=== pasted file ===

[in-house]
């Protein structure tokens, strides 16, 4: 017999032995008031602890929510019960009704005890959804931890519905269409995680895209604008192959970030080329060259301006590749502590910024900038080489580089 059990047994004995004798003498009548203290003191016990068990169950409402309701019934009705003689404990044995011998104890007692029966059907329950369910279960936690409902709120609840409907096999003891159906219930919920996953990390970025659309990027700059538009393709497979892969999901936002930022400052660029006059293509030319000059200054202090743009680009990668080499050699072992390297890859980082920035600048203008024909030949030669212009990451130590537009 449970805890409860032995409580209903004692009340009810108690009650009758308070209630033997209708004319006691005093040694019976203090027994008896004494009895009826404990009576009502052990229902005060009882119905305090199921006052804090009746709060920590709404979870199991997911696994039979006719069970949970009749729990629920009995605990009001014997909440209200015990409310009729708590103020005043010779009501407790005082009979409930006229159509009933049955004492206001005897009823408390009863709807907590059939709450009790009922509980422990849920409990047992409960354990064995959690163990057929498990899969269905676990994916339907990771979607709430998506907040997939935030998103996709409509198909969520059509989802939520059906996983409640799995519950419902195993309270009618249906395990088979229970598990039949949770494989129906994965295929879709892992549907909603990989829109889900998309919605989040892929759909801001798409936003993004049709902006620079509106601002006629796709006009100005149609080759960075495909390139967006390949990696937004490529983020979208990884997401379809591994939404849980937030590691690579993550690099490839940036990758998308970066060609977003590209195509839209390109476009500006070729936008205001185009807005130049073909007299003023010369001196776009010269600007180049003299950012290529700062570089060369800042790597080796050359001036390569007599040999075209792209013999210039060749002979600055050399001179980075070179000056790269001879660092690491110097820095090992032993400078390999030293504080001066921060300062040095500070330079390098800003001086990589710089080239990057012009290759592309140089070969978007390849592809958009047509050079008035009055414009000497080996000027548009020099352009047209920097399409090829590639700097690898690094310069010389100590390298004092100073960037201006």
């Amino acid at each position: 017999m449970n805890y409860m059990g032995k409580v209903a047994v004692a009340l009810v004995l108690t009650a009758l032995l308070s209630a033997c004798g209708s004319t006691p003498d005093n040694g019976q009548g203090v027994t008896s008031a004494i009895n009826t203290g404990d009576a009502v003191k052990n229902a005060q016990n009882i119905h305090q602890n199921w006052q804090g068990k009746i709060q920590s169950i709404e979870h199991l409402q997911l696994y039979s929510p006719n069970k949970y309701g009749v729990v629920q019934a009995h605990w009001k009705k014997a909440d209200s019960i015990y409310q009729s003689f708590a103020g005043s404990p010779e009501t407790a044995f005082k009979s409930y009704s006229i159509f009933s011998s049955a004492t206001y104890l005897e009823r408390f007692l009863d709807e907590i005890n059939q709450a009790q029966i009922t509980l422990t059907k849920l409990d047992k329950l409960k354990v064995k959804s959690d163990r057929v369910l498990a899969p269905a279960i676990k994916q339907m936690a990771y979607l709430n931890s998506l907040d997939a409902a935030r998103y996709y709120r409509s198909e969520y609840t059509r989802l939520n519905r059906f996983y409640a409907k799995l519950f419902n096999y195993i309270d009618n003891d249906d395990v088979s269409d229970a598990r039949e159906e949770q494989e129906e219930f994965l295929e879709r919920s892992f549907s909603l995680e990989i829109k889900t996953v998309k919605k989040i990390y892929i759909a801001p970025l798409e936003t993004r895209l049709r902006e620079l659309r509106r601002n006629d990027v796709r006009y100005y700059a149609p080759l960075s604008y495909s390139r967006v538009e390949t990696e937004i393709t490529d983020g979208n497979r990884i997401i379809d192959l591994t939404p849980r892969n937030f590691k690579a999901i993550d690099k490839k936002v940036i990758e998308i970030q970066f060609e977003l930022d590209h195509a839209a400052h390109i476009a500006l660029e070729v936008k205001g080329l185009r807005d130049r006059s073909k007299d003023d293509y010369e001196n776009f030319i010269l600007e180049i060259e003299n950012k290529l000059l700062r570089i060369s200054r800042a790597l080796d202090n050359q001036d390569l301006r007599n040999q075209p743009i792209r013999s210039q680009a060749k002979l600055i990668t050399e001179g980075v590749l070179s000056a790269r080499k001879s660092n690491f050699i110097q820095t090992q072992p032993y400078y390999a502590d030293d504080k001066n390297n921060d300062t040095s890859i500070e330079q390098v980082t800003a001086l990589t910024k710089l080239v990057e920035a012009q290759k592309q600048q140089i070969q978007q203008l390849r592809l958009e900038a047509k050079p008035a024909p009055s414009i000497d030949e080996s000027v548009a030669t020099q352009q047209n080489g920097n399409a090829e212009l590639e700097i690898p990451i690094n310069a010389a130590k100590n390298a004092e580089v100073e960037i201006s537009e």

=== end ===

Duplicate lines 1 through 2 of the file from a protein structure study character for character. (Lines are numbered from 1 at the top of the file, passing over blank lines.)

[in-house]
């Protein structure tokens, strides 16, 4: 017999032995008031602890929510019960009704005890959804931890519905269409995680895209604008192959970030080329060259301006590749502590910024900038080489580089 059990047994004995004798003498009548203290003191016990068990169950409402309701019934009705003689404990044995011998104890007692029966059907329950369910279960936690409902709120609840409907096999003891159906219930919920996953990390970025659309990027700059538009393709497979892969999901936002930022400052660029006059293509030319000059200054202090743009680009990668080499050699072992390297890859980082920035600048203008024909030949030669212009990451130590537009 449970805890409860032995409580209903004692009340009810108690009650009758308070209630033997209708004319006691005093040694019976203090027994008896004494009895009826404990009576009502052990229902005060009882119905305090199921006052804090009746709060920590709404979870199991997911696994039979006719069970949970009749729990629920009995605990009001014997909440209200015990409310009729708590103020005043010779009501407790005082009979409930006229159509009933049955004492206001005897009823408390009863709807907590059939709450009790009922509980422990849920409990047992409960354990064995959690163990057929498990899969269905676990994916339907990771979607709430998506907040997939935030998103996709409509198909969520059509989802939520059906996983409640799995519950419902195993309270009618249906395990088979229970598990039949949770494989129906994965295929879709892992549907909603990989829109889900998309919605989040892929759909801001798409936003993004049709902006620079509106601002006629796709006009100005149609080759960075495909390139967006390949990696937004490529983020979208990884997401379809591994939404849980937030590691690579993550690099490839940036990758998308970066060609977003590209195509839209390109476009500006070729936008205001185009807005130049073909007299003023010369001196776009010269600007180049003299950012290529700062570089060369800042790597080796050359001036390569007599040999075209792209013999210039060749002979600055050399001179980075070179000056790269001879660092690491110097820095090992032993400078390999030293504080001066921060300062040095500070330079390098800003001086990589710089080239990057012009290759592309140089070969978007390849592809958009047509050079008035009055414009000497080996000027548009020099352009047209920097399409090829590639700097690898690094310069010389100590390298004092100073960037201006």